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Trump suffers wave of legal setbacks one week after announcing 2024 bid

Former President Donald Trump suffered a stunning string of court setbacks on Tuesday, a clear indication that his legal woes won’t disappear after launching his 2024 bid for the White House.
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Trump suffers wave of legal setbacks one week after announcing 2024 bid

Christian Datoc

November 25, 07:00 AM November 25, 07:00 AM

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Former President Donald Trump suffered a stunning string of court setbacks this week, a clear indication that his legal woes won’t disappear after launching his 2024 bid for the White House.

Some had previously speculated that Trump timed his campaign announcement in a bid to shield himself from said legal issues, with hopes that prosecutors and investigators would loosen their investigations to avoid being accused of cracking down on Trump for political reasons.

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All in a matter of hours, Tuesday delivered Trump losses in his ongoing battle against the House Ways and Means Committee regarding his taxes, a prolonged abuse and defamation lawsuit raised by author E. Jean Carroll, the New York attorney general’s fraud investigation into the Trump Organization, and the Department of Justice’s investigation into Trump’s handling of White House materials after leaving office.

Two of those matters, the Carroll suits and Ways and Means tax probe, date back to 2019 and received a jolt of life Tuesday afternoon. First, the Supreme Court denied Trump’s final request to block the House committee from accessing his tax returns, prompting the former president to lash out on his social media platform, Truth Social.

“Why would anybody be surprised that the Supreme Court has ruled against me, they always do!” Trump wrote in a post. “It is unprecedented to be handing over Tax Returns, & it creates terrible precedent for future Presidents. Has Joe Biden paid taxes on all of the money he made illegally from Hunter & beyond.”

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Furthermore, Carroll’s attorneys announced their intent to file a new battery and defamation civil suit against Trump following the implementation of New York’s new adult survivors law.

Meanwhile, Justice Arthur Engoron, who is hearing New York Attorney General Letitia James’s $250 million fraud case against Trump’s business, put an end to nearly three years of delay tactics on Trump’s part.

“You can’t keep making the same arguments after you’ve already lost,” Engoron reportedly told Trump’s legal team and set a trial date for Oct. 2, 2023, just months before Republican voters would begin casting votes in the presidential primary.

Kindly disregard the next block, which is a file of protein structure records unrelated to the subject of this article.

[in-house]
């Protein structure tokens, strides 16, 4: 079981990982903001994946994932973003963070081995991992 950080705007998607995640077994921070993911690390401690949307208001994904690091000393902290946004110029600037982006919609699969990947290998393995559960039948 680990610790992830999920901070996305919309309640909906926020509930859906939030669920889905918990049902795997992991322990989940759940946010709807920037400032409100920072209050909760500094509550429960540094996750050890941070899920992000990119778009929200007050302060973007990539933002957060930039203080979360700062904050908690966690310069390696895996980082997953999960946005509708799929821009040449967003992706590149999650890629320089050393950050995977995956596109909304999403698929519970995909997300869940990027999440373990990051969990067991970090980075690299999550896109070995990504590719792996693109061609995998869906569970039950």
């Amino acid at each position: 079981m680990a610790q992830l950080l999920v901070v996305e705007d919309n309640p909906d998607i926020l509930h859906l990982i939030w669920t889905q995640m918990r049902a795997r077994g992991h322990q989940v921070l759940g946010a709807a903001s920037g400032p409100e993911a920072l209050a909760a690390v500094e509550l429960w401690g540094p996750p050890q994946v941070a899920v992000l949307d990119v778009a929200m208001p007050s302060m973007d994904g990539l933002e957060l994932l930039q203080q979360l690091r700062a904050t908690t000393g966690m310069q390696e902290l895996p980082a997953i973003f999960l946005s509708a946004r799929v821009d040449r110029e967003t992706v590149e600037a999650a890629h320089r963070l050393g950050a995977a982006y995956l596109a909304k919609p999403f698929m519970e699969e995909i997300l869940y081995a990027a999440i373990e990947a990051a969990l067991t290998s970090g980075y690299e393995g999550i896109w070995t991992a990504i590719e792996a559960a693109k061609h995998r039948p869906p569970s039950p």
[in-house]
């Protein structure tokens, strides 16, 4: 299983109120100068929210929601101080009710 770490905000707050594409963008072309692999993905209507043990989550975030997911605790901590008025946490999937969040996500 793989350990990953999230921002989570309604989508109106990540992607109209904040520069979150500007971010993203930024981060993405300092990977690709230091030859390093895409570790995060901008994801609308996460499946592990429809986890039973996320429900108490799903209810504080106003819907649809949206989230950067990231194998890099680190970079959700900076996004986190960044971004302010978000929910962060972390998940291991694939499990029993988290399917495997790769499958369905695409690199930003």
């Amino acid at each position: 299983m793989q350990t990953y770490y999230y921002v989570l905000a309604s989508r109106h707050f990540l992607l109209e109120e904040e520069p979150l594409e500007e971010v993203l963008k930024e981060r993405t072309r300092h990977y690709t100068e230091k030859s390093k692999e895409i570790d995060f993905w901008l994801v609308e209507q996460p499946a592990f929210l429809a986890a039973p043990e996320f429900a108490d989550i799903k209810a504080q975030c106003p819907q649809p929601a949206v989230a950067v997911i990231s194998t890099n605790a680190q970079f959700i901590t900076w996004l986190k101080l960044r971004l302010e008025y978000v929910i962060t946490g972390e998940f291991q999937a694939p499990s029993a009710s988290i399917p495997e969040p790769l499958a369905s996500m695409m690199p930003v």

Perhaps Trump’s largest setback came in Fulton County, Georgia, where a panel of federal appeals court judges appeared to indicate they would end Trump’s special master review of documents seized from his South Florida club, Mar-a-Lago, by the DOJ earlier this year.

South Florida Judge Aileen Cannon ruled earlier this year that Trump could appoint a special master to determine which documents the DOJ could use in its espionage investigation, but the panel said during a short hearing Tuesday that Cannon, whom Trump appointed in 2020, should not have intervened in the case in the first place.

“We would have to be concerned about the precedent we create that would allow any target of a federal investigation to go into a district court and have it entertain this,” the judges said during the hearing, “and interfere with the executive branch’s ongoing investigation.”

Tuesday’s court losses come just days after the DOJ took a serious step forward in advancing its two probes of the former president.

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Attorney General Merrick Garland announced on Friday that he would appoint Jack Smith, a former U.S. attorney and war crimes prosecutor at The Hague, to serve as special counsel and determine any charges stemming from the DOJ’s Trump espionage investigation and its investigation of his behavior on and in the lead-up to the Jan. 6 Capitol riot.

Garland specifically cited Trump’s recent campaign announcement as one of the core reasons behind his appointment of Smith.

“I have been proven innocent for six years on everything — from fake impeachments to Mueller, who found no collusion, and now I have to do it more?” Trump complained in an interview Friday with Fox News. “It is not acceptable. It is so unfair. It is so political.”

“I have been going through this for six years — for six years I have been going through this, and I am not going to go through it anymore,” he added. “I am not going to partake in it.”

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